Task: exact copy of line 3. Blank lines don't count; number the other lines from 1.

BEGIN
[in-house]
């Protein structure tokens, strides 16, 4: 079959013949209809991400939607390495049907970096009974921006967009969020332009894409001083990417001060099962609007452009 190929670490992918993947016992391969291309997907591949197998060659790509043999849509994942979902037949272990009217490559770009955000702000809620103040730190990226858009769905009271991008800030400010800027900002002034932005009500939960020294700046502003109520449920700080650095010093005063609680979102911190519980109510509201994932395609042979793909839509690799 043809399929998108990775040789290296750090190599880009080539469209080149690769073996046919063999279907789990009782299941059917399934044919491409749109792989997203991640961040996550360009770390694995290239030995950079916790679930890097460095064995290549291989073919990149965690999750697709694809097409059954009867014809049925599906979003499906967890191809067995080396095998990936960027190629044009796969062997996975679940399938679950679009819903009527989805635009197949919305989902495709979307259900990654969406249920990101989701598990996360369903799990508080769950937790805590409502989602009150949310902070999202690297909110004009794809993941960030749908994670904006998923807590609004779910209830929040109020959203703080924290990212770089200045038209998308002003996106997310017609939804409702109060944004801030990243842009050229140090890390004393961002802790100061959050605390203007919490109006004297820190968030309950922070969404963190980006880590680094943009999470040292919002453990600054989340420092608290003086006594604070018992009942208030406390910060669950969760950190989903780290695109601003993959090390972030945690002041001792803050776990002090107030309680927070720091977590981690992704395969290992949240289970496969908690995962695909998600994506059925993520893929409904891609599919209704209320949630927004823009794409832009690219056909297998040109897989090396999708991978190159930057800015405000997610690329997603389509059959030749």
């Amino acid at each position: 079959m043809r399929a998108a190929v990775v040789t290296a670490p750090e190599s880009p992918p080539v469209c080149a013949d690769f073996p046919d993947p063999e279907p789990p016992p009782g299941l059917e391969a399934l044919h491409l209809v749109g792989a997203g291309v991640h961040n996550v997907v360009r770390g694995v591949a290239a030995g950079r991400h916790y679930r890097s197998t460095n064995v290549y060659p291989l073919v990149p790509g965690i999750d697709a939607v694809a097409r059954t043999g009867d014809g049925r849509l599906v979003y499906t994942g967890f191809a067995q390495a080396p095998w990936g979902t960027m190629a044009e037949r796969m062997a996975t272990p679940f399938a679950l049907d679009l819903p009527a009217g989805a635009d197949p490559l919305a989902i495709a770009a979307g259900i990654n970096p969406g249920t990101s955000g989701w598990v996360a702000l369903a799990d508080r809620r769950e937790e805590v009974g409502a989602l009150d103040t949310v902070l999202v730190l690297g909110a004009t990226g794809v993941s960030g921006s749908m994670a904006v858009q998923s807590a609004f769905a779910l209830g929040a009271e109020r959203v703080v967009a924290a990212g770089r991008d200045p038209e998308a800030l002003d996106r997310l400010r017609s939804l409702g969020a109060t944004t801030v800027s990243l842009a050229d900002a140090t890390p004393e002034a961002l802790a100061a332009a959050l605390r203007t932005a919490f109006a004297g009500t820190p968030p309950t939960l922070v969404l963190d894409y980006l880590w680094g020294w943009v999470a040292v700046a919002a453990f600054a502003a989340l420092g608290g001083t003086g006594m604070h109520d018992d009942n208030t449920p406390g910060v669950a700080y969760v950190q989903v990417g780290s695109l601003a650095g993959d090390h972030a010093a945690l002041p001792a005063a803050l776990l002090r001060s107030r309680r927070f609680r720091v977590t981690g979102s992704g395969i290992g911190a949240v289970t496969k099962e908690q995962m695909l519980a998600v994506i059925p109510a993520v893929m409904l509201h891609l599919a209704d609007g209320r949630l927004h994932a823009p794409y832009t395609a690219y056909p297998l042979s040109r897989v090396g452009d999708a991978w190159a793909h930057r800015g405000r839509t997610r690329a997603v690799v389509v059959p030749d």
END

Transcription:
């Amino acid at each position: 079959m043809r399929a998108a190929v990775v040789t290296a670490p750090e190599s880009p992918p080539v469209c080149a013949d690769f073996p046919d993947p063999e279907p789990p016992p009782g299941l059917e391969a399934l044919h491409l209809v749109g792989a997203g291309v991640h961040n996550v997907v360009r770390g694995v591949a290239a030995g950079r991400h916790y679930r890097s197998t460095n064995v290549y060659p291989l073919v990149p790509g965690i999750d697709a939607v694809a097409r059954t043999g009867d014809g049925r849509l599906v979003y499906t994942g967890f191809a067995q390495a080396p095998w990936g979902t960027m190629a044009e037949r796969m062997a996975t272990p679940f399938a679950l049907d679009l819903p009527a009217g989805a635009d197949p490559l919305a989902i495709a770009a979307g259900i990654n970096p969406g249920t990101s955000g989701w598990v996360a702000l369903a799990d508080r809620r769950e937790e805590v009974g409502a989602l009150d103040t949310v902070l999202v730190l690297g909110a004009t990226g794809v993941s960030g921006s749908m994670a904006v858009q998923s807590a609004f769905a779910l209830g929040a009271e109020r959203v703080v967009a924290a990212g770089r991008d200045p038209e998308a800030l002003d996106r997310l400010r017609s939804l409702g969020a109060t944004t801030v800027s990243l842009a050229d900002a140090t890390p004393e002034a961002l802790a100061a332009a959050l605390r203007t932005a919490f109006a004297g009500t820190p968030p309950t939960l922070v969404l963190d894409y980006l880590w680094g020294w943009v999470a040292v700046a919002a453990f600054a502003a989340l420092g608290g001083t003086g006594m604070h109520d018992d009942n208030t449920p406390g910060v669950a700080y969760v950190q989903v990417g780290s695109l601003a650095g993959d090390h972030a010093a945690l002041p001792a005063a803050l776990l002090r001060s107030r309680r927070f609680r720091v977590t981690g979102s992704g395969i290992g911190a949240v289970t496969k099962e908690q995962m695909l519980a998600v994506i059925p109510a993520v893929m409904l509201h891609l599919a209704d609007g209320r949630l927004h994932a823009p794409y832009t395609a690219y056909p297998l042979s040109r897989v090396g452009d999708a991978w190159a793909h930057r800015g405000r839509t997610r690329a997603v690799v389509v059959p030749d």